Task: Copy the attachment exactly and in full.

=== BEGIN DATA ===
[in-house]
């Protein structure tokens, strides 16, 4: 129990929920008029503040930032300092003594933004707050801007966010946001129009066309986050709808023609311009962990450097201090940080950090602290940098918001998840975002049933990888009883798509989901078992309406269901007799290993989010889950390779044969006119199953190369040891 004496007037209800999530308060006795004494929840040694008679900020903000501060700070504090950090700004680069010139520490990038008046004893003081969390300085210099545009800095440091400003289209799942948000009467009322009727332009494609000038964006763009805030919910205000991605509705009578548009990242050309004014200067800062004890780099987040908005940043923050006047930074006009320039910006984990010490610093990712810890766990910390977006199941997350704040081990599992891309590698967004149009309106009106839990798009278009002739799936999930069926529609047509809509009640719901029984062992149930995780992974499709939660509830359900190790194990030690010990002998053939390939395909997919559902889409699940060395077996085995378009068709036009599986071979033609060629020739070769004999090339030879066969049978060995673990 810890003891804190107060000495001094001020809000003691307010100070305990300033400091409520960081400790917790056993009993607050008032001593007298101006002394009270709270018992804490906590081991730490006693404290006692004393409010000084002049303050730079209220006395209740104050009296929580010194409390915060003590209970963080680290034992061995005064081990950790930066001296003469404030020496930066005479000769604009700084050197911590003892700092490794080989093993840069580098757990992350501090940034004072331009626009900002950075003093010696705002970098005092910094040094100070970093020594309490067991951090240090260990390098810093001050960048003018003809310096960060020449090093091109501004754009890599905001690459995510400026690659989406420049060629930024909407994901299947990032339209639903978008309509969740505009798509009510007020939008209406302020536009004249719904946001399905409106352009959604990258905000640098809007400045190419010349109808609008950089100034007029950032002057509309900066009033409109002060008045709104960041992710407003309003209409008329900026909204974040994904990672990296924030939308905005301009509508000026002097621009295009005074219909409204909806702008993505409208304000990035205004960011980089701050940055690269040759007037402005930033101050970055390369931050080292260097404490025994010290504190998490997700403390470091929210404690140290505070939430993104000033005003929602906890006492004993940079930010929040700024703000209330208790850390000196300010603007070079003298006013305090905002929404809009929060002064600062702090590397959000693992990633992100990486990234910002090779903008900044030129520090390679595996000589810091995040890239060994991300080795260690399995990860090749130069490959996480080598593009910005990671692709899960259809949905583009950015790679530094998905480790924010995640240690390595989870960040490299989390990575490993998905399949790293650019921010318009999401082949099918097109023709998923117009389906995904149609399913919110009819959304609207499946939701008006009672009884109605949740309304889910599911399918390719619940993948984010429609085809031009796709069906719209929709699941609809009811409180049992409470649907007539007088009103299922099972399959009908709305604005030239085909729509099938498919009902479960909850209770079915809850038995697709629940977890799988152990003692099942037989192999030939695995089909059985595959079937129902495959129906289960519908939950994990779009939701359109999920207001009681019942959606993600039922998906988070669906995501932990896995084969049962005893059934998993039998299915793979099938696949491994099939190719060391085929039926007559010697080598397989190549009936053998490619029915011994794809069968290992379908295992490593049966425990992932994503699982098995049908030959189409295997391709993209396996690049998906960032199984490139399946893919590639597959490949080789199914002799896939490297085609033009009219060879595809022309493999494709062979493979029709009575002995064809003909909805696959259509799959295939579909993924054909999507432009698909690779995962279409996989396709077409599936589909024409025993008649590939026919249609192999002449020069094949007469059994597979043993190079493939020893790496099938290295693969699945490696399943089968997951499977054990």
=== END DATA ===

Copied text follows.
[in-house]
């Protein structure tokens, strides 16, 4: 129990929920008029503040930032300092003594933004707050801007966010946001129009066309986050709808023609311009962990450097201090940080950090602290940098918001998840975002049933990888009883798509989901078992309406269901007799290993989010889950390779044969006119199953190369040891 004496007037209800999530308060006795004494929840040694008679900020903000501060700070504090950090700004680069010139520490990038008046004893003081969390300085210099545009800095440091400003289209799942948000009467009322009727332009494609000038964006763009805030919910205000991605509705009578548009990242050309004014200067800062004890780099987040908005940043923050006047930074006009320039910006984990010490610093990712810890766990910390977006199941997350704040081990599992891309590698967004149009309106009106839990798009278009002739799936999930069926529609047509809509009640719901029984062992149930995780992974499709939660509830359900190790194990030690010990002998053939390939395909997919559902889409699940060395077996085995378009068709036009599986071979033609060629020739070769004999090339030879066969049978060995673990 810890003891804190107060000495001094001020809000003691307010100070305990300033400091409520960081400790917790056993009993607050008032001593007298101006002394009270709270018992804490906590081991730490006693404290006692004393409010000084002049303050730079209220006395209740104050009296929580010194409390915060003590209970963080680290034992061995005064081990950790930066001296003469404030020496930066005479000769604009700084050197911590003892700092490794080989093993840069580098757990992350501090940034004072331009626009900002950075003093010696705002970098005092910094040094100070970093020594309490067991951090240090260990390098810093001050960048003018003809310096960060020449090093091109501004754009890599905001690459995510400026690659989406420049060629930024909407994901299947990032339209639903978008309509969740505009798509009510007020939008209406302020536009004249719904946001399905409106352009959604990258905000640098809007400045190419010349109808609008950089100034007029950032002057509309900066009033409109002060008045709104960041992710407003309003209409008329900026909204974040994904990672990296924030939308905005301009509508000026002097621009295009005074219909409204909806702008993505409208304000990035205004960011980089701050940055690269040759007037402005930033101050970055390369931050080292260097404490025994010290504190998490997700403390470091929210404690140290505070939430993104000033005003929602906890006492004993940079930010929040700024703000209330208790850390000196300010603007070079003298006013305090905002929404809009929060002064600062702090590397959000693992990633992100990486990234910002090779903008900044030129520090390679595996000589810091995040890239060994991300080795260690399995990860090749130069490959996480080598593009910005990671692709899960259809949905583009950015790679530094998905480790924010995640240690390595989870960040490299989390990575490993998905399949790293650019921010318009999401082949099918097109023709998923117009389906995904149609399913919110009819959304609207499946939701008006009672009884109605949740309304889910599911399918390719619940993948984010429609085809031009796709069906719209929709699941609809009811409180049992409470649907007539007088009103299922099972399959009908709305604005030239085909729509099938498919009902479960909850209770079915809850038995697709629940977890799988152990003692099942037989192999030939695995089909059985595959079937129902495959129906289960519908939950994990779009939701359109999920207001009681019942959606993600039922998906988070669906995501932990896995084969049962005893059934998993039998299915793979099938696949491994099939190719060391085929039926007559010697080598397989190549009936053998490619029915011994794809069968290992379908295992490593049966425990992932994503699982098995049908030959189409295997391709993209396996690049998906960032199984490139399946893919590639597959490949080789199914002799896939490297085609033009009219060879595809022309493999494709062979493979029709009575002995064809003909909805696959259509799959295939579909993924054909999507432009698909690779995962279409996989396709077409599936589909024409025993008649590939026919249609192999002449020069094949007469059994597979043993190079493939020893790496099938290295693969699945490696399943089968997951499977054990």